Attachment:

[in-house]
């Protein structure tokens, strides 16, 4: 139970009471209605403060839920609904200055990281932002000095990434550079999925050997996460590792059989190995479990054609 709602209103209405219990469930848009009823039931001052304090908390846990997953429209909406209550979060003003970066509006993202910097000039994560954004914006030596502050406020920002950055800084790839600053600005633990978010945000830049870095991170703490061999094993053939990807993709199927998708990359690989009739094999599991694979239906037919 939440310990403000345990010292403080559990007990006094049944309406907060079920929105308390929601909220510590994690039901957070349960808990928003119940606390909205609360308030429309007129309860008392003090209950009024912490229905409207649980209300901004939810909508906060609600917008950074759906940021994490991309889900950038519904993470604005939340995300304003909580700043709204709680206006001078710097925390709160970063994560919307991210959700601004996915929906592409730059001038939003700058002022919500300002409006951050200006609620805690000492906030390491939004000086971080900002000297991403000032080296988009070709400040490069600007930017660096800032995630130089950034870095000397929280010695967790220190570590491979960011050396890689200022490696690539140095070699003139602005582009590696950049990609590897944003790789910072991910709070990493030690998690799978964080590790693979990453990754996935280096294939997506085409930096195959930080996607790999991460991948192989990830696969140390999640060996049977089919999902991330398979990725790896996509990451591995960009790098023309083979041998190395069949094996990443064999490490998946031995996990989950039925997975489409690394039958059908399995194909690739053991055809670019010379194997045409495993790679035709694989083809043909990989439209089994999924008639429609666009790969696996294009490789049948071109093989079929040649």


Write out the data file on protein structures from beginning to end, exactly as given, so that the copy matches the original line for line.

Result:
[in-house]
């Protein structure tokens, strides 16, 4: 139970009471209605403060839920609904200055990281932002000095990434550079999925050997996460590792059989190995479990054609 709602209103209405219990469930848009009823039931001052304090908390846990997953429209909406209550979060003003970066509006993202910097000039994560954004914006030596502050406020920002950055800084790839600053600005633990978010945000830049870095991170703490061999094993053939990807993709199927998708990359690989009739094999599991694979239906037919 939440310990403000345990010292403080559990007990006094049944309406907060079920929105308390929601909220510590994690039901957070349960808990928003119940606390909205609360308030429309007129309860008392003090209950009024912490229905409207649980209300901004939810909508906060609600917008950074759906940021994490991309889900950038519904993470604005939340995300304003909580700043709204709680206006001078710097925390709160970063994560919307991210959700601004996915929906592409730059001038939003700058002022919500300002409006951050200006609620805690000492906030390491939004000086971080900002000297991403000032080296988009070709400040490069600007930017660096800032995630130089950034870095000397929280010695967790220190570590491979960011050396890689200022490696690539140095070699003139602005582009590696950049990609590897944003790789910072991910709070990493030690998690799978964080590790693979990453990754996935280096294939997506085409930096195959930080996607790999991460991948192989990830696969140390999640060996049977089919999902991330398979990725790896996509990451591995960009790098023309083979041998190395069949094996990443064999490490998946031995996990989950039925997975489409690394039958059908399995194909690739053991055809670019010379194997045409495993790679035709694989083809043909990989439209089994999924008639429609666009790969696996294009490789049948071109093989079929040649």